Question 3: Taking the highlighted parts in order, will Assange get a “fair trial” in Sweden and will the presumption of innocence apply when millions of web hits associate his name with the “r” word?
One thing we do know is that he has not been served with a full brief of evidence in English, such brief containing the evidence and complainant statements against him.
If it is true, as some websites report, that the initial interview with Ms W was not recorded, was a “konceptförhör,” meaning a summary by police and then apparently (and again this is not iron clad proven fact) embellished afterwards (by actual complainant statements?) while the case was in the hands of Prosecutor Ny egged on apparently by politician Mr Claus Borgstrom, then a significant injustice has occurred.
This is because it becomes extraordinarily difficult for the defence to establish legally crucial, prior inconsistent statements when the first one is only a summary by interviewing police, which in law, is ordinarily inadmissable hearsay evidence.*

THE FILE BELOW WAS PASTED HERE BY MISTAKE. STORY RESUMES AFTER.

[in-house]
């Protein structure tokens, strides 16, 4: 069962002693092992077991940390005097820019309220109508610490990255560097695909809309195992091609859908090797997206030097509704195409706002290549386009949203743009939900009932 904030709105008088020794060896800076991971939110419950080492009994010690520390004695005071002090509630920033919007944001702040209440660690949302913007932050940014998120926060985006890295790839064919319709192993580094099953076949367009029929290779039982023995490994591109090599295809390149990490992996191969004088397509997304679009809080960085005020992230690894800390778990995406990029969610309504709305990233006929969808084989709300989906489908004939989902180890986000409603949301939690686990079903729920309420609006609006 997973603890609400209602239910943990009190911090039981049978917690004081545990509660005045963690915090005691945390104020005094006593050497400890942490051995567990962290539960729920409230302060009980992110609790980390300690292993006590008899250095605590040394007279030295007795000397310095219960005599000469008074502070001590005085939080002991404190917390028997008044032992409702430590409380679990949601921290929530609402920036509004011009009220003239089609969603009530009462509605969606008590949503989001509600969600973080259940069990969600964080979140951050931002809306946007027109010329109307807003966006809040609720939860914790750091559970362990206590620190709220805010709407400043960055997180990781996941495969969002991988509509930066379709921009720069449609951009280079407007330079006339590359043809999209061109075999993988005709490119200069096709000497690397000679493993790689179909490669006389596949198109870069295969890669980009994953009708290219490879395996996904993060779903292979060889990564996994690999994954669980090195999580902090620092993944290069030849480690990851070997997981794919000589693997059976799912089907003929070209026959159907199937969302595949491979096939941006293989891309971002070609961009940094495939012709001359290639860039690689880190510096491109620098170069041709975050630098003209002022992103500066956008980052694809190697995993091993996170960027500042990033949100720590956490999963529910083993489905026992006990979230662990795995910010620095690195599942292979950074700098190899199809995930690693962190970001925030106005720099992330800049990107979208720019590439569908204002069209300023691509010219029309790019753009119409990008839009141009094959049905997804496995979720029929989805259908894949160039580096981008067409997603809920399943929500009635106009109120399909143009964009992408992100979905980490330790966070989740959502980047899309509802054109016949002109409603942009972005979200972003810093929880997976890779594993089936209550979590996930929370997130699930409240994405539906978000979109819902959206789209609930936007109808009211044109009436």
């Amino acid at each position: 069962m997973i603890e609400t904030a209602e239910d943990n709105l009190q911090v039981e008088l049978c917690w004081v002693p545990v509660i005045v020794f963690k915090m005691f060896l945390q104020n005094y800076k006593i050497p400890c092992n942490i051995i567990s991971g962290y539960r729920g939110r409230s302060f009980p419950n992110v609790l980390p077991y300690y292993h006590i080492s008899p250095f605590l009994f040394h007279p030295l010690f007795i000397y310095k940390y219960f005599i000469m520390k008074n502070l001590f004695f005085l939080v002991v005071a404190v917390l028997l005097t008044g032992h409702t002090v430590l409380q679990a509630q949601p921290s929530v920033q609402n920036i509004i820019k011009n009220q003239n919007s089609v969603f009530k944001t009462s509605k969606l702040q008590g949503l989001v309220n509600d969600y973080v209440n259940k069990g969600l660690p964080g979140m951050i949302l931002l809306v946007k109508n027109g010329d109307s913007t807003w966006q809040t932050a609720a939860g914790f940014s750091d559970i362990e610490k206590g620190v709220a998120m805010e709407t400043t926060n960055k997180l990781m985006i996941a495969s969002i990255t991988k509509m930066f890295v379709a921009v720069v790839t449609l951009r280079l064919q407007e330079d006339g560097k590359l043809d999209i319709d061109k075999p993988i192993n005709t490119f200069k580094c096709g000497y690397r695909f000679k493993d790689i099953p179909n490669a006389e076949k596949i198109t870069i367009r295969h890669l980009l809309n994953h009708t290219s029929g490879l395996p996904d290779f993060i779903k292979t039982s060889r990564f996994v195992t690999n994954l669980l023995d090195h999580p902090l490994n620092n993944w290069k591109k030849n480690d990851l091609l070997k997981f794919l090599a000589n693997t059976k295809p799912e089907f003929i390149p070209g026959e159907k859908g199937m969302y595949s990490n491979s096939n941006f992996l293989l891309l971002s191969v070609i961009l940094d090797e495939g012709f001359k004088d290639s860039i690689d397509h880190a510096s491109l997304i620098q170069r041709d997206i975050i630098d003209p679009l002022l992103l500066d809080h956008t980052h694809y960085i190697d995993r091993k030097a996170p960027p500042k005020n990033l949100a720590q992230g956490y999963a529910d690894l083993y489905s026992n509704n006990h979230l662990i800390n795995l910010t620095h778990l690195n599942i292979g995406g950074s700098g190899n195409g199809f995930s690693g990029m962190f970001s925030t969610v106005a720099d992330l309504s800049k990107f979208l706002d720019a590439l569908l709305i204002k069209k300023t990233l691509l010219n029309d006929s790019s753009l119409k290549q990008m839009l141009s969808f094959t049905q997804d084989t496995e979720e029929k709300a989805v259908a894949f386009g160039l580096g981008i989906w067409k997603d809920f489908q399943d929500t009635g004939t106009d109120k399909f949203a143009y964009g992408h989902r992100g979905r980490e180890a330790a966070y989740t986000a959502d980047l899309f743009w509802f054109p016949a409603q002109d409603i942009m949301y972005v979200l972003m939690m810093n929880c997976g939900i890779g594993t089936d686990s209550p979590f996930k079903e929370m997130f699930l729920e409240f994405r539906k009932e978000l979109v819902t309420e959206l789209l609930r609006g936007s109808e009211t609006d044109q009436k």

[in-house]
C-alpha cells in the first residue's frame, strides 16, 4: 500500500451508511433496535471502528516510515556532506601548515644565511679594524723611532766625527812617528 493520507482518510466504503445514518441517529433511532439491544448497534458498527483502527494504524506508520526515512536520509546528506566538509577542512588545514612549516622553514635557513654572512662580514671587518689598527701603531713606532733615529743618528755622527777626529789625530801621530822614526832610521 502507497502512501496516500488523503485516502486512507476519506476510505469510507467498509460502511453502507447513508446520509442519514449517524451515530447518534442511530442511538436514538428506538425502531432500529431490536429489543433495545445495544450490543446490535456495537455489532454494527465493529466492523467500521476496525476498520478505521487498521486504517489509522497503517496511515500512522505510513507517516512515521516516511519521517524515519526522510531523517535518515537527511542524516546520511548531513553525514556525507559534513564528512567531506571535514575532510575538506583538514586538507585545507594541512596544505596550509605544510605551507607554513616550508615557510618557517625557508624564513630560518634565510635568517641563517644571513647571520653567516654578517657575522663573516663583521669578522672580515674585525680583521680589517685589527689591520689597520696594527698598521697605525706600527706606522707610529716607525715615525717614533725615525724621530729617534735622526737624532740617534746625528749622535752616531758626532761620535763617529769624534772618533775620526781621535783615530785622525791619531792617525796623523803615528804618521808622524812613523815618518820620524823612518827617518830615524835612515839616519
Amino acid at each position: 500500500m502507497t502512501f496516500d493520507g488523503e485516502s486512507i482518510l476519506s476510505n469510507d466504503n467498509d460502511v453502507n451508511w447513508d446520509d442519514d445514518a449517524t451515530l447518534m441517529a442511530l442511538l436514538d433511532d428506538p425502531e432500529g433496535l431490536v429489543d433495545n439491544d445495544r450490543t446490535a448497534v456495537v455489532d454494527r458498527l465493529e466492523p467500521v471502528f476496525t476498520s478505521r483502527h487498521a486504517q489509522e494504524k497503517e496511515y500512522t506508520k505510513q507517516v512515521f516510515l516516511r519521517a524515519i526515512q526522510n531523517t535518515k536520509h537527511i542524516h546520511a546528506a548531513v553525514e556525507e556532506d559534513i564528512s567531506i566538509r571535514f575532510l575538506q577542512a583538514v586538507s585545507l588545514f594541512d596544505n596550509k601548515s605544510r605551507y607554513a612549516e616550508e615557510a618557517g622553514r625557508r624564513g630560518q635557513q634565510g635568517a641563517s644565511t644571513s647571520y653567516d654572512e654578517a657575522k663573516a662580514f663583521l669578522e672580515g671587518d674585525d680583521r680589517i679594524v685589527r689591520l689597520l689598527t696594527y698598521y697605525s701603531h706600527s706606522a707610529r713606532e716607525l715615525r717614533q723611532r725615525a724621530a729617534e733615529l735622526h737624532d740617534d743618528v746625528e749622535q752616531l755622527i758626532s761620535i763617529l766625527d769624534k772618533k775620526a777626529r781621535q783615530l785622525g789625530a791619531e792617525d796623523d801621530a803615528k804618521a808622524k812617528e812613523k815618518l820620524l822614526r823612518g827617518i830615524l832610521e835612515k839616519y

13 Extraneous considerations
A person’s extradition to a category 1 territory is barred by reason of extraneous considerations if (and only if) it appears that—
(a)the Part 1 warrant issued in respect of him (though purporting to be issued on account of the extradition offence) is in fact issued for the purpose of prosecuting or punishing him on account of his race, religion, nationality, gender, sexual orientation or political opinions, or
(b)if extradited he might be prejudiced at his trial or punished, detained or restricted in his personal liberty by reason of his race, religion, nationality, gender, sexual orientation or political opinions.
More on the subject of human rights and Assanges extradition in future posts and hopefully some case law on abuses of the EAW regime.
* Excepting as admissable evidence of a complaint only.
Submitted by Peter Kemp on Sat, 12/25/2010 – 13:31
The original works above are copyright. Apart from any use including fair use, under the Copyright Act Australia 1968 (Commonwealth), and apart from full attribution to Wikileaks Central with web link: no part may be produced by any process, nor may any other exclusive right be exercised without the express permission of the copyright holder Peter H Kemp.